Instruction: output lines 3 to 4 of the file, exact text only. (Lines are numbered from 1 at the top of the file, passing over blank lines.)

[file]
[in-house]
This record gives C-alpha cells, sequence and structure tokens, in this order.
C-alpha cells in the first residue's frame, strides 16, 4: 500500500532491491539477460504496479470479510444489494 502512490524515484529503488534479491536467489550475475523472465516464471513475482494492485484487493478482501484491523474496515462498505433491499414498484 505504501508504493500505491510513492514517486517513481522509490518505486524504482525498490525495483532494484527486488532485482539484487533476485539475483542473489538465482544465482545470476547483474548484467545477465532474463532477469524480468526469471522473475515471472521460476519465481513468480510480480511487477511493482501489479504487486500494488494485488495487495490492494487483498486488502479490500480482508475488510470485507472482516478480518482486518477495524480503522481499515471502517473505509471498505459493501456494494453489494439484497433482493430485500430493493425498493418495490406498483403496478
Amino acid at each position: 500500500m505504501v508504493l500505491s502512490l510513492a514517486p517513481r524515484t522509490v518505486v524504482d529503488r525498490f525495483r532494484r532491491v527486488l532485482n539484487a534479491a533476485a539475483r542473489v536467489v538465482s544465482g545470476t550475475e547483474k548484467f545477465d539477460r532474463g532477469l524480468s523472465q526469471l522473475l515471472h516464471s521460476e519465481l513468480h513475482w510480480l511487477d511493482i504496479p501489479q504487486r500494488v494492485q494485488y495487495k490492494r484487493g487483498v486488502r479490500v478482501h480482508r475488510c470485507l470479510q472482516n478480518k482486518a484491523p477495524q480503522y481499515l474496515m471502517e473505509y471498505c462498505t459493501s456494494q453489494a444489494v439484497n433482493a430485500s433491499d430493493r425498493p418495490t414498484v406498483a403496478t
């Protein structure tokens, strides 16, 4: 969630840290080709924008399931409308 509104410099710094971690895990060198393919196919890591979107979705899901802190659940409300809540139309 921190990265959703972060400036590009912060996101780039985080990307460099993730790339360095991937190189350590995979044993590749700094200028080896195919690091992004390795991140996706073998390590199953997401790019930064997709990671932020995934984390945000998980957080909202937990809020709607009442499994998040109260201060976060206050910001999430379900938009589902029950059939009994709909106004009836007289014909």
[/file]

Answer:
C-alpha cells in the first residue's frame, strides 16, 4: 500500500532491491539477460504496479470479510444489494 502512490524515484529503488534479491536467489550475475523472465516464471513475482494492485484487493478482501484491523474496515462498505433491499414498484 505504501508504493500505491510513492514517486517513481522509490518505486524504482525498490525495483532494484527486488532485482539484487533476485539475483542473489538465482544465482545470476547483474548484467545477465532474463532477469524480468526469471522473475515471472521460476519465481513468480510480480511487477511493482501489479504487486500494488494485488495487495490492494487483498486488502479490500480482508475488510470485507472482516478480518482486518477495524480503522481499515471502517473505509471498505459493501456494494453489494439484497433482493430485500430493493425498493418495490406498483403496478
Amino acid at each position: 500500500m505504501v508504493l500505491s502512490l510513492a514517486p517513481r524515484t522509490v518505486v524504482d529503488r525498490f525495483r532494484r532491491v527486488l532485482n539484487a534479491a533476485a539475483r542473489v536467489v538465482s544465482g545470476t550475475e547483474k548484467f545477465d539477460r532474463g532477469l524480468s523472465q526469471l522473475l515471472h516464471s521460476e519465481l513468480h513475482w510480480l511487477d511493482i504496479p501489479q504487486r500494488v494492485q494485488y495487495k490492494r484487493g487483498v486488502r479490500v478482501h480482508r475488510c470485507l470479510q472482516n478480518k482486518a484491523p477495524q480503522y481499515l474496515m471502517e473505509y471498505c462498505t459493501s456494494q453489494a444489494v439484497n433482493a430485500s433491499d430493493r425498493p418495490t414498484v406498483a403496478t